Pascha is coming. Lent is soon upon us, and Pascha is coming. Live this day, then, my beloved, so that you do not need to flee to the mountains as your actions this day are judged by your Father in Heaven. In the goings and comings of your day, seek to live out each action, each personal decision, warmed by the presence of God’s love surrounding you and seeing clearly Christ Jesus, the Son of God, in the face of everyone around you. Show your children, your students, your friends; and teach them by your example the fear of God. We are all sinners; we are all vulnerable to God’s mercy and protection, in need of the protected place he can provide for the dangers of the night ahead. And indeed, God has provided his Son, his beloved Son, that whosoever navigates life’s challenges acknowledging seeing Jesus Christ in their neighbors and providing for their needs; whosoever sees Jesus in their fellow worker and in their spouse, they will be restored, even in the glimpse of the Kingdom of Heaven granted to us every day. And to those who realize and acknowledge that they have been un-kind this day, to those who are sorry for being un-generous this past week, is eternal fire the only prediction? Is unimaginable punishment unavoidable? Indeed, there is still hope, in the opportunity for Repentance, uncomfortable as that may be to contemplate. For now, at the vortex of Great Lent, there is still time now, time for personal restoration. Pascha will come, with or without your Repentance, but this may be the very year when you take courage and open your heart to the deep saving Repentance of the love of Jesus Christ. And the Lord, the Son of the Living God, is there to receive you. Amen.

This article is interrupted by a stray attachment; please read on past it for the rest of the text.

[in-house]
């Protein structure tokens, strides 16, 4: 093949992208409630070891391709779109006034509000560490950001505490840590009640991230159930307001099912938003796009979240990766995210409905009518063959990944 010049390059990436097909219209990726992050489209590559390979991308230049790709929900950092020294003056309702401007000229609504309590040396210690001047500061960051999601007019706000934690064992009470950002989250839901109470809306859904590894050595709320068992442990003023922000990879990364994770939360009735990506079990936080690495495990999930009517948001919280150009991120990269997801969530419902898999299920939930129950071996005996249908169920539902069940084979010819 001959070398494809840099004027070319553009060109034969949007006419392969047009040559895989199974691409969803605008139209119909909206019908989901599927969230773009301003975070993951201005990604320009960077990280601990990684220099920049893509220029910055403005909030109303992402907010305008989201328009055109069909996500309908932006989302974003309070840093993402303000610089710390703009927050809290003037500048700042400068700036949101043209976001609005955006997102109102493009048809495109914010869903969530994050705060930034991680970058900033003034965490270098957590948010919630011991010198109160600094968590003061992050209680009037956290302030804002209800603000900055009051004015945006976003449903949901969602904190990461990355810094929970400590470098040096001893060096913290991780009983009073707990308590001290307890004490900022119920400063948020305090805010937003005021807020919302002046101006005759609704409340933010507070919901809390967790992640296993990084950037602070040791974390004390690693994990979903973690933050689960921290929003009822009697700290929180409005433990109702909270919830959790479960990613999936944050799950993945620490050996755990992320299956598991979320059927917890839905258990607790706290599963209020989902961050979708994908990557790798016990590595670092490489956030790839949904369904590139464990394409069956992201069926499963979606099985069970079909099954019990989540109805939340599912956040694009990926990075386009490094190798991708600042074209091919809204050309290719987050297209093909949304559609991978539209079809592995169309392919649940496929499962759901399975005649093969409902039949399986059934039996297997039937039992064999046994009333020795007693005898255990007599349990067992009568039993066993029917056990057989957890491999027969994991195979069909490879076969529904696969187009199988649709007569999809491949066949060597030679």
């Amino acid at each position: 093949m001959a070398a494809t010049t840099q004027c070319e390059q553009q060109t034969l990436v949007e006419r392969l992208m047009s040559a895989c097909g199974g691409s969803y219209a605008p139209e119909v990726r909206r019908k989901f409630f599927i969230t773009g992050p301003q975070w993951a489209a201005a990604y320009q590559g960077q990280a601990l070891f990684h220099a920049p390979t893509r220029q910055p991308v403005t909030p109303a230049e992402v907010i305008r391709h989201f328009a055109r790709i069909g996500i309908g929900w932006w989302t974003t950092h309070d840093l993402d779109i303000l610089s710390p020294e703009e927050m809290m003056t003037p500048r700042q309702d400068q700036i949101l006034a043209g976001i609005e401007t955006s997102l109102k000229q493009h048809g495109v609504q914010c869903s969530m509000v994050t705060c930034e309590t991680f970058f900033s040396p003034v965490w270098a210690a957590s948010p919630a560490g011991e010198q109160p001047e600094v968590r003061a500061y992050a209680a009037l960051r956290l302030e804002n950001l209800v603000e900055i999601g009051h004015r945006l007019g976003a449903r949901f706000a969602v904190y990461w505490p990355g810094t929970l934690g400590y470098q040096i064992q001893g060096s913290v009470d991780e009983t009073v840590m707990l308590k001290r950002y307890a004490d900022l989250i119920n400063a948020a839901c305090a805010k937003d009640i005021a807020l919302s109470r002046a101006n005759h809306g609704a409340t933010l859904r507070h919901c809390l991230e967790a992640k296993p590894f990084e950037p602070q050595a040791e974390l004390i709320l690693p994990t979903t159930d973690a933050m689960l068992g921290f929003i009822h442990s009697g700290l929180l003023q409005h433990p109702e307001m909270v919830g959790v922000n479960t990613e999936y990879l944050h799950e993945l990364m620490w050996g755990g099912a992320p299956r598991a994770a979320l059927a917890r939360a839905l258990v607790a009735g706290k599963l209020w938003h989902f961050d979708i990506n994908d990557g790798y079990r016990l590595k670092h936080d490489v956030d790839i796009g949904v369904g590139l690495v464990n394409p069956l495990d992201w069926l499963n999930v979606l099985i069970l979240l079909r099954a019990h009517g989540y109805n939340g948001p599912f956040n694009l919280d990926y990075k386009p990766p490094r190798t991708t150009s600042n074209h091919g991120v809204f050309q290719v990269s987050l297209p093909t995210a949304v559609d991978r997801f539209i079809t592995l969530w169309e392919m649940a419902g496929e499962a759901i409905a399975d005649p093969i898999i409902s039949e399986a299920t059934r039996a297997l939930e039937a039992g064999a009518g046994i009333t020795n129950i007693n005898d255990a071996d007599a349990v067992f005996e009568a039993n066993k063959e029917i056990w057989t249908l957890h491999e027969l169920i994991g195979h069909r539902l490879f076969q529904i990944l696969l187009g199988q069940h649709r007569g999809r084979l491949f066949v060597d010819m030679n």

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Public Orthodoxy seeks to promote conversation by providing a forum for diverse perspectives on contemporary issues related to Orthodox Christianity. The positions expressed in this essay are solely the author’s and do not necessarily represent the views of the editors or the Orthodox Christian Studies Center.

About author

  • VK McCarty

    VK McCarty

    Anglican Theologian and Lecturer at General Theological Seminary

    V.K. McCarty is an Anglican theologian who leads retreats, lectures at General Theological Seminary, and contributes to the Institute for Studies in Eastern Christianity. She is the former Acquisitions Librarian at General Theological Seminary from which she graduated. She is the author of From Thei...

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Public Orthodoxy seeks to promote conversation by providing a forum for diverse perspectives on contemporary issues related to Orthodox Christianity. The positions expressed in the articles on this website are solely the author’s and do not necessarily represent the views of the editors or the Orthodox Christian Studies Center.